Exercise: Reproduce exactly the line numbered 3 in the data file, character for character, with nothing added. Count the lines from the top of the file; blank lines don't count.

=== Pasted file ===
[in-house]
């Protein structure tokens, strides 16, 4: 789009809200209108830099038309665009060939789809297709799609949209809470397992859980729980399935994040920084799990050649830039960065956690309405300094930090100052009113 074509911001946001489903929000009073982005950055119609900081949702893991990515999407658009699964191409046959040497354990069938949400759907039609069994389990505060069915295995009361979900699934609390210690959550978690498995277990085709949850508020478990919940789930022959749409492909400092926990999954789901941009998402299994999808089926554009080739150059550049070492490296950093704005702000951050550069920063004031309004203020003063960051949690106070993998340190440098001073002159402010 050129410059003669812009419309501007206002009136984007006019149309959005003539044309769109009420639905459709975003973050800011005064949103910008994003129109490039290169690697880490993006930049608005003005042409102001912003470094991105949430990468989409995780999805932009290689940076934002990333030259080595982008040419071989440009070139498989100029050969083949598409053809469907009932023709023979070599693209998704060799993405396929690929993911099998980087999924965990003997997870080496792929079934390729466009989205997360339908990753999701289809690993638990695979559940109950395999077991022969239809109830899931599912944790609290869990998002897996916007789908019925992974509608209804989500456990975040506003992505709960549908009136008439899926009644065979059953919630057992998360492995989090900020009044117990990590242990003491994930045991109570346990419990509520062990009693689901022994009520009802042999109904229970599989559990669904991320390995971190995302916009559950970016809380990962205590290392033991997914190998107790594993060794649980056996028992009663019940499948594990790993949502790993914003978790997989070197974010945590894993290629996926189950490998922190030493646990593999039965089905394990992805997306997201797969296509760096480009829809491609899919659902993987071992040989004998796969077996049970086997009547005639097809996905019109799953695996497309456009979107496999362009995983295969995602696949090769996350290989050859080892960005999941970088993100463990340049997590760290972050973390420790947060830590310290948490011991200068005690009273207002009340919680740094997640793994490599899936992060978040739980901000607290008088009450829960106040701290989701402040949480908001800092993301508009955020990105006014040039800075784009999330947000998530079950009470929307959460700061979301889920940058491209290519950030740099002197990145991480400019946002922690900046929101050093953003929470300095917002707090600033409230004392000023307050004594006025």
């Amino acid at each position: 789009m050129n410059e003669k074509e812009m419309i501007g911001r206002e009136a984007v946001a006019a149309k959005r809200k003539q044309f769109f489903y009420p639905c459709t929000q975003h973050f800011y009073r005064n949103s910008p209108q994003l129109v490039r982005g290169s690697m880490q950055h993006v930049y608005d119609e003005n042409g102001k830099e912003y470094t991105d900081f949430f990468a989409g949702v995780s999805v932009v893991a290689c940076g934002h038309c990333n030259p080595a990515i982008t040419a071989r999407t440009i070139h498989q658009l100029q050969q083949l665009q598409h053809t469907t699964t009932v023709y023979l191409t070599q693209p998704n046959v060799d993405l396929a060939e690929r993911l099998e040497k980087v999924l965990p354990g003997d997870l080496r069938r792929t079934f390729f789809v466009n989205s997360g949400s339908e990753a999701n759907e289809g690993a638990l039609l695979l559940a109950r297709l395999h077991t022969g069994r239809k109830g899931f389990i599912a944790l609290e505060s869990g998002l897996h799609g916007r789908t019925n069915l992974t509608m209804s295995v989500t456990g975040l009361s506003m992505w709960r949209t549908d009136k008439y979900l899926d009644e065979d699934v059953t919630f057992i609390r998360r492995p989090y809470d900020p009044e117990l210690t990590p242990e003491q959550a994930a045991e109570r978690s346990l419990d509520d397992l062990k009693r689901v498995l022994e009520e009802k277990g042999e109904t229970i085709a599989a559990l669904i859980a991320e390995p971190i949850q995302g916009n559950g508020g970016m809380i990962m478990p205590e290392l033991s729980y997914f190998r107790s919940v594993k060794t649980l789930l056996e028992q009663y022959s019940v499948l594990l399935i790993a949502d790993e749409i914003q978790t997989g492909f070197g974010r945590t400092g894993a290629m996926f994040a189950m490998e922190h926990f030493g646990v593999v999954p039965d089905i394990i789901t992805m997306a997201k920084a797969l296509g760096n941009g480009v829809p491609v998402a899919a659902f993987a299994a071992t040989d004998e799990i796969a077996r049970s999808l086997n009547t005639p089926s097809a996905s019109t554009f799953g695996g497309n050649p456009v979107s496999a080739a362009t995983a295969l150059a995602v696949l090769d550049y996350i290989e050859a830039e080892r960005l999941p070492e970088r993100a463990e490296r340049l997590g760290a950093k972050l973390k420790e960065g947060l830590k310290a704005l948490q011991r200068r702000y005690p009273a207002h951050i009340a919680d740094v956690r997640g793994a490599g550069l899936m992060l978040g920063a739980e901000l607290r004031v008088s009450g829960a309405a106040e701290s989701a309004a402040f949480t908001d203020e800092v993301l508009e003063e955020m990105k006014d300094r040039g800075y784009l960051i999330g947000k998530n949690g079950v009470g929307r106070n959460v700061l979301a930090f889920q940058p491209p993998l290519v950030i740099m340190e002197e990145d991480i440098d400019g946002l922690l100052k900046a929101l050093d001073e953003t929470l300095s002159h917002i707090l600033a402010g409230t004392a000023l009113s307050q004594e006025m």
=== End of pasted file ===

């Amino acid at each position: 789009m050129n410059e003669k074509e812009m419309i501007g911001r206002e009136a984007v946001a006019a149309k959005r809200k003539q044309f769109f489903y009420p639905c459709t929000q975003h973050f800011y009073r005064n949103s910008p209108q994003l129109v490039r982005g290169s690697m880490q950055h993006v930049y608005d119609e003005n042409g102001k830099e912003y470094t991105d900081f949430f990468a989409g949702v995780s999805v932009v893991a290689c940076g934002h038309c990333n030259p080595a990515i982008t040419a071989r999407t440009i070139h498989q658009l100029q050969q083949l665009q598409h053809t469907t699964t009932v023709y023979l191409t070599q693209p998704n046959v060799d993405l396929a060939e690929r993911l099998e040497k980087v999924l965990p354990g003997d997870l080496r069938r792929t079934f390729f789809v466009n989205s997360g949400s339908e990753a999701n759907e289809g690993a638990l039609l695979l559940a109950r297709l395999h077991t022969g069994r239809k109830g899931f389990i599912a944790l609290e505060s869990g998002l897996h799609g916007r789908t019925n069915l992974t509608m209804s295995v989500t456990g975040l009361s506003m992505w709960r949209t549908d009136k008439y979900l899926d009644e065979d699934v059953t919630f057992i609390r998360r492995p989090y809470d900020p009044e117990l210690t990590p242990e003491q959550a994930a045991e109570r978690s346990l419990d509520d397992l062990k009693r689901v498995l022994e009520e009802k277990g042999e109904t229970i085709a599989a559990l669904i859980a991320e390995p971190i949850q995302g916009n559950g508020g970016m809380i990962m478990p205590e290392l033991s729980y997914f190998r107790s919940v594993k060794t649980l789930l056996e028992q009663y022959s019940v499948l594990l399935i790993a949502d790993e749409i914003q978790t997989g492909f070197g974010r945590t400092g894993a290629m996926f994040a189950m490998e922190h926990f030493g646990v593999v999954p039965d089905i394990i789901t992805m997306a997201k920084a797969l296509g760096n941009g480009v829809p491609v998402a899919a659902f993987a299994a071992t040989d004998e799990i796969a077996r049970s999808l086997n009547t005639p089926s097809a996905s019109t554009f799953g695996g497309n050649p456009v979107s496999a080739a362009t995983a295969l150059a995602v696949l090769d550049y996350i290989e050859a830039e080892r960005l999941p070492e970088r993100a463990e490296r340049l997590g760290a950093k972050l973390k420790e960065g947060l830590k310290a704005l948490q011991r200068r702000y005690p009273a207002h951050i009340a919680d740094v956690r997640g793994a490599g550069l899936m992060l978040g920063a739980e901000l607290r004031v008088s009450g829960a309405a106040e701290s989701a309004a402040f949480t908001d203020e800092v993301l508009e003063e955020m990105k006014d300094r040039g800075y784009l960051i999330g947000k998530n949690g079950v009470g929307r106070n959460v700061l979301a930090f889920q940058p491209p993998l290519v950030i740099m340190e002197e990145d991480i440098d400019g946002l922690l100052k900046a929101l050093d001073e953003t929470l300095s002159h917002i707090l600033a402010g409230t004392a000023l009113s307050q004594e006025m």